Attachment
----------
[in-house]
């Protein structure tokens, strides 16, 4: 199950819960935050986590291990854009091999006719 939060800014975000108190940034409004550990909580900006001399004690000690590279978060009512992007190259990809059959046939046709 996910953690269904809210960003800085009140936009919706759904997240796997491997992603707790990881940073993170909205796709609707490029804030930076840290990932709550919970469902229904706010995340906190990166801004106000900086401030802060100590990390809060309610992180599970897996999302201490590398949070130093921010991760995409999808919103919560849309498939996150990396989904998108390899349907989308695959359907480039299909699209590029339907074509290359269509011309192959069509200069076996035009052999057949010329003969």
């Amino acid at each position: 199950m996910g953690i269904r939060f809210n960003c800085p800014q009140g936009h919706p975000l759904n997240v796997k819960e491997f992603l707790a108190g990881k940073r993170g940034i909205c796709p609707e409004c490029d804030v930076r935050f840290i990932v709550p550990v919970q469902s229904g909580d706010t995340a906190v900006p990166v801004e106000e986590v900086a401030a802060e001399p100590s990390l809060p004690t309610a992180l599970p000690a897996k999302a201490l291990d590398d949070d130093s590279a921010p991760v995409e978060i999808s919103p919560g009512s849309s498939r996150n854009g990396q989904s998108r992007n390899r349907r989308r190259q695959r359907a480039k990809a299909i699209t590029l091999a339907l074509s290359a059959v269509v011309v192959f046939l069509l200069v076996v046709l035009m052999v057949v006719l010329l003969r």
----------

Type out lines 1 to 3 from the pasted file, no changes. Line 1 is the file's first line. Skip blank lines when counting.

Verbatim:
[in-house]
């Protein structure tokens, strides 16, 4: 199950819960935050986590291990854009091999006719 939060800014975000108190940034409004550990909580900006001399004690000690590279978060009512992007190259990809059959046939046709 996910953690269904809210960003800085009140936009919706759904997240796997491997992603707790990881940073993170909205796709609707490029804030930076840290990932709550919970469902229904706010995340906190990166801004106000900086401030802060100590990390809060309610992180599970897996999302201490590398949070130093921010991760995409999808919103919560849309498939996150990396989904998108390899349907989308695959359907480039299909699209590029339907074509290359269509011309192959069509200069076996035009052999057949010329003969």
């Amino acid at each position: 199950m996910g953690i269904r939060f809210n960003c800085p800014q009140g936009h919706p975000l759904n997240v796997k819960e491997f992603l707790a108190g990881k940073r993170g940034i909205c796709p609707e409004c490029d804030v930076r935050f840290i990932v709550p550990v919970q469902s229904g909580d706010t995340a906190v900006p990166v801004e106000e986590v900086a401030a802060e001399p100590s990390l809060p004690t309610a992180l599970p000690a897996k999302a201490l291990d590398d949070d130093s590279a921010p991760v995409e978060i999808s919103p919560g009512s849309s498939r996150n854009g990396q989904s998108r992007n390899r349907r989308r190259q695959r359907a480039k990809a299909i699209t590029l091999a339907l074509s290359a059959v269509v011309v192959f046939l069509l200069v076996v046709l035009m052999v057949v006719l010329l003969r």